Ex-Obama aides largely noncommittal with Biden

Ex-Obama aides largely noncommittal with Biden
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Most of President Obama’s former aides and staffers have taken a noncommittal approach to former Vice President Joe BidenJoe BidenBiden looks to shore up lead in S.C. Hillicon Valley: Dems cancel surveillance vote after pushback to amendments | Facebook to ban certain coronavirus ads | Lawmakers grill online ticketing execs | Hacker accessed facial recognition company's database Vulnerable Democrats brace for Sanders atop ticket MORE’s run for the White House.

Following in the footsteps of their former boss, who has avoided making an endorsement in the crowded Democratic primary, ex-aides to the former president have largely remained on the sidelines, withholding support for Biden now that he is officially in the race.

Interviews with more than a dozen former Obama officials revealed affection for Biden, but a desire among many to keep their options open going forward.

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“I think everyone is happy to see him in the race, but I think that’s different than throwing support behind him,” said one former senior Obama White House official.

Jen Psaki, a former spokeswoman for Obama, said that while there’s “a love and admiration” for Biden among those who served in the White House, “there are a fair number of people who are in wait-and-see mode and a number of people who want to be helpful to multiple candidates.”

“That’s to be expected,” she said, adding that “there’s a difference of view on whether he’s the right candidate.” 

Biden said last week in announcing his presidential run that he had asked Obama to not endorse him. 

“Whoever wins this nomination should win this on their own merits,” he said.

At the same time, he has invoked Obama repeatedly, from the use of Bruce Springsteen’s “We Take Care of our Own” — a staple of the Obama reelection campaign — at Biden’s inaugural campaign event in Pittsburgh, to his referring of himself as an Obama Democrat.

On Tuesday, his campaign released a video “Anything is Possible” which features Obama heaping praise about his former vice president during a Medal of Freedom ceremony at the White House in 2017.

“He could not have been a more effective partner in the progress that we’ve made,” Obama said at the time.

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When Biden entered the campaign last week, he staffed up with many longtime loyalists. 

Steve Ricchetti and Mike Donilon, two of his closest confidants, helped launch the campaign.

Biden also brought on Kate Bedingfield, who served as his communications director in the White House; Greg Schultz, who ran Biden’s PAC American Possibilities; and familiar policy hands including Stef Feldman.

Schultz and deputy campaign manager Pete Kavanaugh worked on the Obama campaign. But other former Obama campaign aides have now signed on with other candidates.

Jen O’Malley Dillon, who served as a top campaign aide to Obama, is now campaign manager for former Rep. Beto O’Rourke (D-Texas).

Lis Smith, a spokeswoman for Obama's reelection bid in 2012, is now the mouthpiece for Pete ButtigiegPeter (Pete) Paul ButtigiegBiden looks to shore up lead in S.C. Vulnerable Democrats brace for Sanders atop ticket The Hill's Campaign Report: Gloves off in South Carolina MORE, the mayor of South Bend, Ind., who has soared in the polls in recent weeks.

Many aides to Obama have also moved out of the political sphere.

Josh Earnest, the president’s former press secretary, is the chief communications officer at United Airlines. Longtime Obama aides Clark Stevens, Nick Shapiro and Michael O’Neil all work for Airbnb.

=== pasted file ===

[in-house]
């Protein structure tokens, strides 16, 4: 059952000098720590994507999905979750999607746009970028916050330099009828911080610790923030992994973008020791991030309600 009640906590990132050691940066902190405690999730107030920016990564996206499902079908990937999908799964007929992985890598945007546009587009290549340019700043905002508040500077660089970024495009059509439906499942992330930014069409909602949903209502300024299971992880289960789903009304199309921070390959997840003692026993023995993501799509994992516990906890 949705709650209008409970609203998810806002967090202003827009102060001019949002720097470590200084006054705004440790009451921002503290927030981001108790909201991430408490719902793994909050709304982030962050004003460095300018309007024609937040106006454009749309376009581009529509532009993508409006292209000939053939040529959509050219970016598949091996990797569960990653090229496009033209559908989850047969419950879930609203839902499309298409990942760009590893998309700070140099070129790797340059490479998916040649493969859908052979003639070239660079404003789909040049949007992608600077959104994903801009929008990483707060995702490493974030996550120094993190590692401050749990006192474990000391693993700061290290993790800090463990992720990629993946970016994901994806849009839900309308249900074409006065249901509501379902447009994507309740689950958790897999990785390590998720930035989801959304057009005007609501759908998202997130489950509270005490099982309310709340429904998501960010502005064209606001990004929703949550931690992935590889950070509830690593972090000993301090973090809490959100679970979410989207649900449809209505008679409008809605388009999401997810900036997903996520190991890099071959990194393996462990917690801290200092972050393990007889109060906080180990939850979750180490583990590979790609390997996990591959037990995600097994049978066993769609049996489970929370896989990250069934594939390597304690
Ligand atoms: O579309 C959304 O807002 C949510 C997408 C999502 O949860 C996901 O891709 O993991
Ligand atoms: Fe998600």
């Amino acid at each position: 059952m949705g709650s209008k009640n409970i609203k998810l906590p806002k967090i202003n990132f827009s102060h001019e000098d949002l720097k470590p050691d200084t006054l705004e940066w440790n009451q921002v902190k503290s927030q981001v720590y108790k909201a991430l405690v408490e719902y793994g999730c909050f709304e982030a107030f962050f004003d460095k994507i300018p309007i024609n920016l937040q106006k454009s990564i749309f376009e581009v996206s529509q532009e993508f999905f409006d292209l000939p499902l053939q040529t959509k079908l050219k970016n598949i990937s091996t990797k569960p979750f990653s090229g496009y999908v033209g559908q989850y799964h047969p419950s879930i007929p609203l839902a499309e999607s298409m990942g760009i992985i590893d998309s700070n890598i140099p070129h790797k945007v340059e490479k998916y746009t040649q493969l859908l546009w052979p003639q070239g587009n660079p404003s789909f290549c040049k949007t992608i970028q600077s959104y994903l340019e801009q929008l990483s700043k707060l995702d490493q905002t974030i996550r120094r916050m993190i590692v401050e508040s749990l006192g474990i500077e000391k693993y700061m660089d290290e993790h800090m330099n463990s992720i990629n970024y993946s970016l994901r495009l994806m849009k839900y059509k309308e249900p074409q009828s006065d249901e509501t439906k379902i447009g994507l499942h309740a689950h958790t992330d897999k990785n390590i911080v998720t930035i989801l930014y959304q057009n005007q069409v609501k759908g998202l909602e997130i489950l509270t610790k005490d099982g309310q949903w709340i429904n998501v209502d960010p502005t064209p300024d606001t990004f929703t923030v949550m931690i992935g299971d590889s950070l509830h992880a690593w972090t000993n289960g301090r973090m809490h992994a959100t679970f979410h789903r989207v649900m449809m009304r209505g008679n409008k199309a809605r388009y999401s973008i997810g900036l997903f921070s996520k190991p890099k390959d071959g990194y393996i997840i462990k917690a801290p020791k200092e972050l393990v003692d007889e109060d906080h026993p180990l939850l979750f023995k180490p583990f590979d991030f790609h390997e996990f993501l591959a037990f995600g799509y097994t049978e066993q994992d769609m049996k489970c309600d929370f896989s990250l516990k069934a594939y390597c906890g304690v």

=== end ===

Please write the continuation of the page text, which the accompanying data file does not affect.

Former top aides Jon Favreau, Tommy Vietor, Jon Lovett and Dan Pfeiffer launched Crooked Media, including the popular podcast Pod Save America.

Psaki said many in Obama’s orbit are simply focused on defeating President TrumpDonald John TrumpTrump passes Pence a dangerous buck Overnight Health Care — Presented by American Health Care Association — Trump taps Pence to lead coronavirus response | Trump accuses Pelosi of trying to create panic | CDC confirms case of 'unknown' origin | Schumer wants .5 billion in emergency funds Trump nods at reputation as germaphobe during coronavirus briefing: 'I try to bail out as much as possible' after sneezes MORE next fall and want to both play the field and play it safe as they figure out who to back in the primary.

“The most important thing is beating Donald Trump and there are a lot of ways to get there,” she said. “The Washington buzz is not going to be the determinant.

“I'm interested in seeing the process play out. If I look at a candidate like Mayor Pete or [Sen.] Kamala HarrisKamala Devi HarrisBiden looks to shore up lead in S.C. House passes historic legislation to make lynching a federal hate crime This week: House to vote on legislation to make lynching a federal hate crime MORE [D-Calif.], I certainly see a path for a number of candidates to get there. … A lot of candidates have a lot to offer and we deserve to hear from them,” she said.

David Litt, a former spokesman for Obama who is the author of the best-seller “Thanks, Obama,” said he has an affection for the former vice president but is still undecided about who he’ll support in the primary.

“A lot of people I’ve spoken to are glad he’s in the race and that he’s going to be part of the debate,” Litt said.

He added that on the day Biden announced, he realized he was more excited than he expected himself to be.

“I think I expected to feel sort of the exact same way I felt when other candidates entered,” he said. “I think with Joe Biden, there’s this strange sense that we shared an experience, that we both worked in the Obama White House even though he was the second most important person in the building.”

“I was happy to see him make it official,” he added. “It’s a good feeling.”